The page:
The end of an era
Paul Krugman told us a few weeks ago that the American Empire was falling. All of my radical Christian friends who have thought of the Empire as militaristic, materialist, and racist might have celebrated upon hearing the news. And even though I count myself among them, I wasn’t sure if it was the best thing for the moment. And I primarily think this because it wasn’t the Kingdom of God that rubbed up against the Empire causing it to fall apart; the church wasn’t converting ICE agents to Jesus (like our Lord converted a Roman centurion while he was on the cross) and therefore crumbling the infrastructure of the Empire. Krugman argues that it’s falling apart because the U.S. is compromising its value and its ideals, while also sacrificing what he calls benign force. Krugman considers that the U.S. is shrinking itself by becoming an international bully, a marked difference from what it was before.
The current administration’s isolationist, protectionist policy is both shrinking the U.S.’s reputation as a world leader and limiting its economic “greatness.” Because Trump is still interested in expanding and securing the U.S.’s military might, it changes the architecture of the republic in a sense, according to neoliberals like Krugman. I would add that the philosophies from the Enlightenment that built the U.S. are corroding. The period of postmodern thought and social construction that emerged combated some of the forgone conclusions from the dominant groups of people in Europe. But now, that same tool is being used to undermine both truth and morality. Peace and prosperity are under assault, but so are truth and morality.
As a student of history, I’m interested in Krugman’s theory, even if I disagree with how he argues for America as a net-positive experiment. I don’t feel particularly antagonistic toward that idea, but my hope has never been in America, but fully in Jesus Christ and his life, death, and resurrection. Hallelujah!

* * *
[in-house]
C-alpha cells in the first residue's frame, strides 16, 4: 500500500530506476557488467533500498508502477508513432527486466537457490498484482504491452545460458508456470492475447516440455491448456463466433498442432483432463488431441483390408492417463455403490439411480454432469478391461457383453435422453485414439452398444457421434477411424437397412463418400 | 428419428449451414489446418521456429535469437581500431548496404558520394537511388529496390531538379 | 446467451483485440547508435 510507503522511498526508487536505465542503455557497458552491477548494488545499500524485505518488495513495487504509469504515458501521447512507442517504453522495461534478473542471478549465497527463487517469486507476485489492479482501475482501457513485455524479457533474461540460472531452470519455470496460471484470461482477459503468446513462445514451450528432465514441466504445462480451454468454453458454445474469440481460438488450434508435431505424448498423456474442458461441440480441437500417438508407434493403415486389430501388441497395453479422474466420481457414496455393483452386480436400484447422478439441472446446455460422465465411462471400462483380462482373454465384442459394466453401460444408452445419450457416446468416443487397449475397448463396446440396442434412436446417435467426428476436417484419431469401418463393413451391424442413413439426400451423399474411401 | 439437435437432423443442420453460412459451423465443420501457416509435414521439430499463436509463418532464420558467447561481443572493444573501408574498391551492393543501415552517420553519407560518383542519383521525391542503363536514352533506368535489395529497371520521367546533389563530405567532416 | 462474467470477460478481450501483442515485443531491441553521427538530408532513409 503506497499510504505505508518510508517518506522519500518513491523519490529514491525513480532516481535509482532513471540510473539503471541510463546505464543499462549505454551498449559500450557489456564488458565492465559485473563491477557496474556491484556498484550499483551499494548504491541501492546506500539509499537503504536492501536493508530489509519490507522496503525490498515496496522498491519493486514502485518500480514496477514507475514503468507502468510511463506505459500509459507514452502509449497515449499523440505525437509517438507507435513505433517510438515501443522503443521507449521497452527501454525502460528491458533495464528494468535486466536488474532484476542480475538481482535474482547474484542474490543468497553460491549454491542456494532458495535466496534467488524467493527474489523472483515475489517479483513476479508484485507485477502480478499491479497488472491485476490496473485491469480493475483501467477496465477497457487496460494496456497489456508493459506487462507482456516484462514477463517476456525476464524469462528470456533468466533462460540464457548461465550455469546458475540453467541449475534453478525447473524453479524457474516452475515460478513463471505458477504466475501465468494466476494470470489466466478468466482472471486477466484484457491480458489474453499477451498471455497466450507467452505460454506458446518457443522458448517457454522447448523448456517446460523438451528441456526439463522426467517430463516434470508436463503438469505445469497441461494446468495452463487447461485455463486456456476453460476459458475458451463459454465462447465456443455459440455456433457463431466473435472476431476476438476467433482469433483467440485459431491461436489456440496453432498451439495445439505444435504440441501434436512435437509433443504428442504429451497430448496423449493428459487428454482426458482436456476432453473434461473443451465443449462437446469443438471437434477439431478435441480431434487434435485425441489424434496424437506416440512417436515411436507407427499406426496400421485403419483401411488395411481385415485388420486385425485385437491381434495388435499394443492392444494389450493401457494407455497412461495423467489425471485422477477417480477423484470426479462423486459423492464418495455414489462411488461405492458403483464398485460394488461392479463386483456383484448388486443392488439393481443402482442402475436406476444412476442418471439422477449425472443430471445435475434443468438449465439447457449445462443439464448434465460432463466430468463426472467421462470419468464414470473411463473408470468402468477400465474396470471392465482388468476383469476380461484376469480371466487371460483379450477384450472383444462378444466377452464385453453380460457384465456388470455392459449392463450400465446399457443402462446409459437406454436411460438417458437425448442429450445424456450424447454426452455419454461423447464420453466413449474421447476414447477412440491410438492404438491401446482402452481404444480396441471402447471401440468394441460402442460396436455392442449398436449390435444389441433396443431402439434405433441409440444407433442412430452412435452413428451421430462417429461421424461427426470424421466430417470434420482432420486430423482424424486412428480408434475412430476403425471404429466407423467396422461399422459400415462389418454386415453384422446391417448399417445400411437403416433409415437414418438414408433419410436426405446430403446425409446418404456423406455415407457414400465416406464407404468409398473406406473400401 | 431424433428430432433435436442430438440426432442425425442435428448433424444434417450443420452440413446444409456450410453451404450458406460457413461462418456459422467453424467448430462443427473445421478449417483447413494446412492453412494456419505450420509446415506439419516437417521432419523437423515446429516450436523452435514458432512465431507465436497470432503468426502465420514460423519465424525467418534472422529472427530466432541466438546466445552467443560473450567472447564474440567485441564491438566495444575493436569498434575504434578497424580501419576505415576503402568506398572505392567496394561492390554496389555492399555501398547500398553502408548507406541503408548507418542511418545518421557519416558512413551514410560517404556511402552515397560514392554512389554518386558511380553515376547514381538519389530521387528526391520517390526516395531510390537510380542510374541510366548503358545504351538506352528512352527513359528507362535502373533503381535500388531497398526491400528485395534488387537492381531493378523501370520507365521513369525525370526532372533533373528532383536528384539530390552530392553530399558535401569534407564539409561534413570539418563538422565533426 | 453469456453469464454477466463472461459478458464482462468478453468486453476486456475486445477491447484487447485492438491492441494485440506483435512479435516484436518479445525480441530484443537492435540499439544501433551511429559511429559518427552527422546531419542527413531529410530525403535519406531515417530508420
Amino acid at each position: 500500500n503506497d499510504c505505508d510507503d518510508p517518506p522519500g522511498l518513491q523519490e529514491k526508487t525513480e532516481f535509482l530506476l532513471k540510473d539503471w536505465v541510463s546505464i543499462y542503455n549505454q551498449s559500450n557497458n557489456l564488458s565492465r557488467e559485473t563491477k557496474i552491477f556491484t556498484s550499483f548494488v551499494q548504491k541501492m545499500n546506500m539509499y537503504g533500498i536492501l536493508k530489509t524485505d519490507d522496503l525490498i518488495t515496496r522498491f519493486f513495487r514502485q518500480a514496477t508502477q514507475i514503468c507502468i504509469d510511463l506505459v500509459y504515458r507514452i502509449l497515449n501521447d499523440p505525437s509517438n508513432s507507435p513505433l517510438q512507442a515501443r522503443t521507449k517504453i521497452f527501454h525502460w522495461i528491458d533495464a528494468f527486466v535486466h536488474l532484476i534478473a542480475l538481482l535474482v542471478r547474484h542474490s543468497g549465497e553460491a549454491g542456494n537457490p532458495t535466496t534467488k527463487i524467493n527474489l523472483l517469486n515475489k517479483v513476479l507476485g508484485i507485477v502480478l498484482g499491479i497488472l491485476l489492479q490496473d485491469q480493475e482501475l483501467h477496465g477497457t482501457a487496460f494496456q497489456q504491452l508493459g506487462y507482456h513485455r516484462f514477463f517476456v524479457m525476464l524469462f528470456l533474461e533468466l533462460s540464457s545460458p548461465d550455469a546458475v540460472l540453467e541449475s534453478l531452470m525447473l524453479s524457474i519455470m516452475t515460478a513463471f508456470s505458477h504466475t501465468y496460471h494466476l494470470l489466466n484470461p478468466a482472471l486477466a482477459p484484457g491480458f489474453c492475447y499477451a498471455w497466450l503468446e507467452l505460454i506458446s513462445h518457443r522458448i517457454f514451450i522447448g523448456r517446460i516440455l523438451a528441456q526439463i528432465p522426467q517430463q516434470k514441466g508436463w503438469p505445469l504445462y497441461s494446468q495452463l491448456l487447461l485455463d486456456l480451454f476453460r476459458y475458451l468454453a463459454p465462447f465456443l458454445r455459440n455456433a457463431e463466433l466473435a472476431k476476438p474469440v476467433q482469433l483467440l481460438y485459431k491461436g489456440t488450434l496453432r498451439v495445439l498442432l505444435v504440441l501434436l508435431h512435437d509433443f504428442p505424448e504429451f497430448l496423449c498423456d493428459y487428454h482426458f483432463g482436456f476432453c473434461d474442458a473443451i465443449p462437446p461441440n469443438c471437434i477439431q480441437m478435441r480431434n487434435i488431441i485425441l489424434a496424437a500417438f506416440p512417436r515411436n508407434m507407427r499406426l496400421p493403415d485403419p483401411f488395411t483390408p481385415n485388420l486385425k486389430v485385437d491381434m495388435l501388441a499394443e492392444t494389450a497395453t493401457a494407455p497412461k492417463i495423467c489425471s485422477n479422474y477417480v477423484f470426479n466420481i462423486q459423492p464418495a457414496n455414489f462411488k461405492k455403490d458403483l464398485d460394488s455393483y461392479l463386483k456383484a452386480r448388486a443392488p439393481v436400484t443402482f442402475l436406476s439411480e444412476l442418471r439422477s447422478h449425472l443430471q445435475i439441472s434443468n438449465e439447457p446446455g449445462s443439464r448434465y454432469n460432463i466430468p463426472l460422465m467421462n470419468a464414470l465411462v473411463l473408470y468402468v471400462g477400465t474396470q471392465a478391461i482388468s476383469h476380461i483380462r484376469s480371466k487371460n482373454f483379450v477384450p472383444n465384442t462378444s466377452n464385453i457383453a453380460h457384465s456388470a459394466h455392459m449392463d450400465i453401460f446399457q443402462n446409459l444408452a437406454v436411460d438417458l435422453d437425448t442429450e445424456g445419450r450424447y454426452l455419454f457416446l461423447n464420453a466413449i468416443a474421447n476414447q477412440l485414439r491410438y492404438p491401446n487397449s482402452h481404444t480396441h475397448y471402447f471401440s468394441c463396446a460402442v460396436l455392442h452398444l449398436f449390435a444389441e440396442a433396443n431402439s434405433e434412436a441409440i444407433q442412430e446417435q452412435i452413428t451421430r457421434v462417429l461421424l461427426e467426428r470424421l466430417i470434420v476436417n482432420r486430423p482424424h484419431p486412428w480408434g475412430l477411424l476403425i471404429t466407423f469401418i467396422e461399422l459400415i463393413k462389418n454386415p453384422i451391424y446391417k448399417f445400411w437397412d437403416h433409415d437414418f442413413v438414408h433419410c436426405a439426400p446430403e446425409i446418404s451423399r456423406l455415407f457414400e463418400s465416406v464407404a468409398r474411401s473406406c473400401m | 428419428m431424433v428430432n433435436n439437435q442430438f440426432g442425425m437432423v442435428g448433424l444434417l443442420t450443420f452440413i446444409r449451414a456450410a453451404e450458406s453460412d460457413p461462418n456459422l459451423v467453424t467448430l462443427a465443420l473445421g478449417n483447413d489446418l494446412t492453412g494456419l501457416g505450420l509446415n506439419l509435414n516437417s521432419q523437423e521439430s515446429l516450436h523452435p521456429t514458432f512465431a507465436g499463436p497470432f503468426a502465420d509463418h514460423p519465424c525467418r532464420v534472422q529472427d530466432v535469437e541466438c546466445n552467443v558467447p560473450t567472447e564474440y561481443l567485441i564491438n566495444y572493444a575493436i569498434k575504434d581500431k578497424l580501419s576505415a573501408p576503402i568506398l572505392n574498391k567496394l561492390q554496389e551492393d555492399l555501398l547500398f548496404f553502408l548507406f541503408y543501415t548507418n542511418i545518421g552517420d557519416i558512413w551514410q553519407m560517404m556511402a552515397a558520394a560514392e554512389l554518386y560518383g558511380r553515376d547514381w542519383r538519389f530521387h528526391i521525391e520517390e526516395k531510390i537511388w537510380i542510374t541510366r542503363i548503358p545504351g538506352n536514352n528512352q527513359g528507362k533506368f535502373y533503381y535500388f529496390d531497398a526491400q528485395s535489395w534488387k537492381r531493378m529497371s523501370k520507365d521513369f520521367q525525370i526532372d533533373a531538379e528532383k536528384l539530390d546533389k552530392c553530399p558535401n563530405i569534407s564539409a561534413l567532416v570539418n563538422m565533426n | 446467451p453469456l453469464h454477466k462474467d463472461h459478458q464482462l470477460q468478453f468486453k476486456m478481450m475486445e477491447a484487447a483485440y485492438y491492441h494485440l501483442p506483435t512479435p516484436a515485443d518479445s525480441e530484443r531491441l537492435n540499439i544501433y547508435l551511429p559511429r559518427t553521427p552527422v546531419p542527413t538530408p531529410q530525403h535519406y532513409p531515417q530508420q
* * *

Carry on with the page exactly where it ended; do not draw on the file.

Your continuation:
Nevertheless, the fall of the American Empire will teach us many things and things that are noteworthy for the church. The “fall of the American Empire” is a tantalizing phrase, but try not to get distracted by that as I try to draw us to places that I think serious Christians need to go.
The benefit of peace: Pax Americana and Pax Romana
One of the reasons that I’m interested in the change of the American landscape is not because the previous one was holy and good, but rather because the global leadership, and peace and prosperity, actually did create an environment for Christian faith and the gospel to grow. The risk with that peace, though, is that Christians become too fused with the empire; that there isn’t enough of a contrast between the peace of the Empire and the way of Jesus. The need for the Gospel isn’t as evident when things are groovy, and so we might question the depth of the discipleship of Christians, but in general a peaceful and prosperous time expands faith.
The same was true, in my opinion, for Pax Romana and the expansion of Christianity. The basic Roman infrastructure offered many things that allowed for easy travel and commerce, making it easier for the Gospel to spread. I think this is an often understated point in our understanding of early Christianity. It’s noteworthy that the Bible writers don’t emphasize it because while they are taking advantage of the opportunity, they aren’t preoccupied with it, nor do they see it as a blessing.
This is not to say that Christianity should be a product of a prosperous culture, simply that it can thrive in that culture. The apostles still directly combatted the ways of the world and they still spoke and acted prophetically. And we should against the American Empire, too.
However, that era may be coming to end. I think it’s just important to note that, simply to prepare for how to continue God’s world redemption project. I have generally assumed that things are going to get bad, that the government will harm and not protect people, and that the world will be antagonistic toward our faith. I’m following Jesus who said that we’ll have trouble in this world, and because it hated him, it will hate us. But it is true there are better and worse forms of that.
The opportunity of “persecution”
I’m not prepared to say that persecution necessarily leads to the expansion of Christianity. Tertullian’s famous words, “the blood of martyrs is the seed of the church,” needs to be tested, I think. If you want a counter-example of that, watch Martin Scorcese’s Silence or read my review of it. We should use every opportunity to advance the Gospel, even under difficult circumstances, but I know Christians in persecuted areas around the world and they would love more freedom of religion (not less of it). However, they never mistake their faith for the state, which is a problem in the aforementioned periods of peace, both in Rome and in Christianity.